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Foreign Ministry Spokesperson Qin Gang's Regular Press Conference on December 25, 2007

2007-12-26

On the afternoon of December 25, Foreign Ministry spokesperson Qin Gang held a regular press conference and answered questions on Japanese Prime Minister Fukuda's visit to China, the Korean Peninsula nuclear issue and etc.

Qin: Good afternoon, ladies and gentlemen. I have no announcement to start with, so I'd like to take your questions.

Q: Could you please brief us on Japanese Prime Minister Fukuda's visit to China?

A: We have already made the announcement that Japanese Prime Minister Fukuda Yasuo is invited by Premier Wen Jiabao to visit China from 27 to 30 this month. I could brief you on the frame itinerary of the visit. Prime Minister Fukuda will arrive in Beijing on the 27th. Premier Wen Jiabao will meet with him in the morning of the 28th. President Hu Jintao and Chairman Wu Bangguo of the Standing Committee of the National People's Congress will also meet with him respectively in the afternoon. Prime Minister Fukuda will then deliver a speech in the Peking University. On the 29th, Premier Wen and Prime Minister Fukuda will jointly attend the breakfast meeting held by the civil friendship organizations of China and Japan. Prime Minister Fukuda will then pay a visit to a primary school in Beijing. After that, he will also visit Tianjin and Qufu in Shandong Province.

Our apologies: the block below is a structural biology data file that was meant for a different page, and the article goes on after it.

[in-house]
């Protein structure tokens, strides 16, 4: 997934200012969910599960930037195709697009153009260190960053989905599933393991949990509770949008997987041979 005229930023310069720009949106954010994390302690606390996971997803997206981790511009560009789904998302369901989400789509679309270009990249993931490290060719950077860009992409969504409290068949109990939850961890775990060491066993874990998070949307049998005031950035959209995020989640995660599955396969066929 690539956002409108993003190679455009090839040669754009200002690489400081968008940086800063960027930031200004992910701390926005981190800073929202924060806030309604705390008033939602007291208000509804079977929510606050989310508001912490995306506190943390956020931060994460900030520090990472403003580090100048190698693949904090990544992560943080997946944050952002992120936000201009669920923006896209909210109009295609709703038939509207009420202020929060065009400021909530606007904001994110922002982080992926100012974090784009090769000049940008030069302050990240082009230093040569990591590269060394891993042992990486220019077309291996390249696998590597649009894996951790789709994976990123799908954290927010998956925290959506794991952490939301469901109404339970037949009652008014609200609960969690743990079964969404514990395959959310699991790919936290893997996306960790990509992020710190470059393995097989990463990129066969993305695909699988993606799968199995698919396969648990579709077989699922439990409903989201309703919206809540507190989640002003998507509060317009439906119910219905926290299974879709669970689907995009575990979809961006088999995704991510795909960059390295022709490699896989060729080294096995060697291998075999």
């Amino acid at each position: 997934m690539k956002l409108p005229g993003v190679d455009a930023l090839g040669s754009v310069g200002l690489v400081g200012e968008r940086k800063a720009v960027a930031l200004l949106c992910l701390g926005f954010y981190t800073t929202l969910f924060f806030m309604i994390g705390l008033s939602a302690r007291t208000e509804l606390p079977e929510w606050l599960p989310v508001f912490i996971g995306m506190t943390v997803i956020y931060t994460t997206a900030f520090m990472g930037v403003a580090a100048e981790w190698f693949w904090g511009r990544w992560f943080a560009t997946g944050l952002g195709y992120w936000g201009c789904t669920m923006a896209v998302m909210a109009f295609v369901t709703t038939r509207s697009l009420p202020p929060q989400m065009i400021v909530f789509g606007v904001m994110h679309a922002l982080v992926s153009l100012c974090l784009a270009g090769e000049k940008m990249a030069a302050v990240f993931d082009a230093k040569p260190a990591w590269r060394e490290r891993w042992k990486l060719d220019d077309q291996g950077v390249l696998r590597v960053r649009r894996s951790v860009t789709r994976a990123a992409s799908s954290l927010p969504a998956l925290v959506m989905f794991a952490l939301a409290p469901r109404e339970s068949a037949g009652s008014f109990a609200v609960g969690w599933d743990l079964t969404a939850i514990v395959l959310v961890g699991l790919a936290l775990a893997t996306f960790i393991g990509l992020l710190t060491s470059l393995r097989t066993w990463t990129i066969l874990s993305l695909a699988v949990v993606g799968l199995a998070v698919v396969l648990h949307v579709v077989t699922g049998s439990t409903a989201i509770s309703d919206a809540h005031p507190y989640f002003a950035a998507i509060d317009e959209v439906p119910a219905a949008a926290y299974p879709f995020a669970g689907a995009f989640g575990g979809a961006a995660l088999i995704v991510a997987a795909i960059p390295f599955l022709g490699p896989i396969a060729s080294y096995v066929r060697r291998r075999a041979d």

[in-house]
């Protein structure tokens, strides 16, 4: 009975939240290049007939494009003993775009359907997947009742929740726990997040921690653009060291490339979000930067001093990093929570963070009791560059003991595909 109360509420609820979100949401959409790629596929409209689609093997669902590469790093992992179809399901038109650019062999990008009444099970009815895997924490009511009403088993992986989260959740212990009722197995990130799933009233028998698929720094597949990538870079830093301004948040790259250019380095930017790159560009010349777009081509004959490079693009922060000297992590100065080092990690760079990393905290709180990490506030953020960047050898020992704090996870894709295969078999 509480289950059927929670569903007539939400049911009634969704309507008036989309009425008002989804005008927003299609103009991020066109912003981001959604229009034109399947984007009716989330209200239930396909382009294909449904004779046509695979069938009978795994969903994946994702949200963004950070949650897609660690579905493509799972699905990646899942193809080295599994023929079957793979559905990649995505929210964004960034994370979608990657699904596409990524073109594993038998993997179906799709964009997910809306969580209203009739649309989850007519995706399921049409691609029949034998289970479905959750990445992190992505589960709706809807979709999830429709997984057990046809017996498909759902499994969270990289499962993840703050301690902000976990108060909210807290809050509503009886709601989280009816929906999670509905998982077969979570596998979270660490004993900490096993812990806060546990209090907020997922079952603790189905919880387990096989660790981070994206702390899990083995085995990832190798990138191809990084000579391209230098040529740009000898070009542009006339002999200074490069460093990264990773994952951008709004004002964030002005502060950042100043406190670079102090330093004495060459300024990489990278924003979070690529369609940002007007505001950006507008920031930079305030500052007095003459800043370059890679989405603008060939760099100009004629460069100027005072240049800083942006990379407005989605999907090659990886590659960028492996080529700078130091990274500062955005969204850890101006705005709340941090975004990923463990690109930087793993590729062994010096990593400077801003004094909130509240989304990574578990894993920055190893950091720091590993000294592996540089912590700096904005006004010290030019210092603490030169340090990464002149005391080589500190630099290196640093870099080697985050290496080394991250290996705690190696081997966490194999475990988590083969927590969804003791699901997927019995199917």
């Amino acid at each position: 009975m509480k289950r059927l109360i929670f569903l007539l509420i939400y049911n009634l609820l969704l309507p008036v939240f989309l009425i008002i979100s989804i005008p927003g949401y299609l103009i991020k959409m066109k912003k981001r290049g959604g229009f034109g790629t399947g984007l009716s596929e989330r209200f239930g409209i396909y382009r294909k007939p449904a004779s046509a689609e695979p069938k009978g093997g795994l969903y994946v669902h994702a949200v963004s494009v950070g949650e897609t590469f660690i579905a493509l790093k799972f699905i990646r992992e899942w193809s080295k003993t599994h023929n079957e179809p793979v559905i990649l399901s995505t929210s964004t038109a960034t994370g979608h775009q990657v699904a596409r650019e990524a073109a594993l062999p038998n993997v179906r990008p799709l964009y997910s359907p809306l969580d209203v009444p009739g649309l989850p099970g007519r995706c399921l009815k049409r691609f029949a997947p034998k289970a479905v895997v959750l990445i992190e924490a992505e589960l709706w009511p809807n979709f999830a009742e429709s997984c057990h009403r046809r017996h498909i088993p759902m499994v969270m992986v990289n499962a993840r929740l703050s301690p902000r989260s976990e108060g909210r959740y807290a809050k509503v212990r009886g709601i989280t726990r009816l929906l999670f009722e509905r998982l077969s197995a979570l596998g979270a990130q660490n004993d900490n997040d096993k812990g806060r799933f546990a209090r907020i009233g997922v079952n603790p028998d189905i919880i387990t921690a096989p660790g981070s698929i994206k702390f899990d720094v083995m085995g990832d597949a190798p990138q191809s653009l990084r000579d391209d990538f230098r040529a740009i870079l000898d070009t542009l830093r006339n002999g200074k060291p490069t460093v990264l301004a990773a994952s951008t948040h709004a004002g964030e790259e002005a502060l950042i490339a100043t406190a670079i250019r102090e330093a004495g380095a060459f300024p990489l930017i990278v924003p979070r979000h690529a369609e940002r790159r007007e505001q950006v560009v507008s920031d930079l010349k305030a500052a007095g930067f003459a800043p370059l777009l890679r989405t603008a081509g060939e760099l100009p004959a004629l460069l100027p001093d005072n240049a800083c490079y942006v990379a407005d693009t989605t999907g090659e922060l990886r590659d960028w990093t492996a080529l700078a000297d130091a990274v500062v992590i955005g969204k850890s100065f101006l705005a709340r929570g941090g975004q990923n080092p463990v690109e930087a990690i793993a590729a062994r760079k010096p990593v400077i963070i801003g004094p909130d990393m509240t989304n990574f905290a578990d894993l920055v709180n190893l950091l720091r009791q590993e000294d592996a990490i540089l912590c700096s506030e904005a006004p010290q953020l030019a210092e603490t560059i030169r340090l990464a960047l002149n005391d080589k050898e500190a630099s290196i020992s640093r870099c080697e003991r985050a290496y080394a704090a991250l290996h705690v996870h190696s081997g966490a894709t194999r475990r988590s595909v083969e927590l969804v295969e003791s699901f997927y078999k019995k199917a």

Q: What are China's expectations for Prime Minister Fukuda's visit? Will there be any joint documents, such as a joint communiqué or a press communiqué? What does China wish Mr. Fukuda to say over the issue of Taiwan's referendum on the so-called "UN membership"?

A: Prime Minister Fukuda's visit is another important measure for the two countries to further improve and develop the bilateral relationship after the Ice-breaking and Ice-melting Trips made by the leaders of two countries, which will have a significant impact on the promotion of the healthy and stable development of China-Japan relations. During the visit, the leaders of the two countries will exchange in-depth views on China-Japan relations as well as international and regional issues of common interest.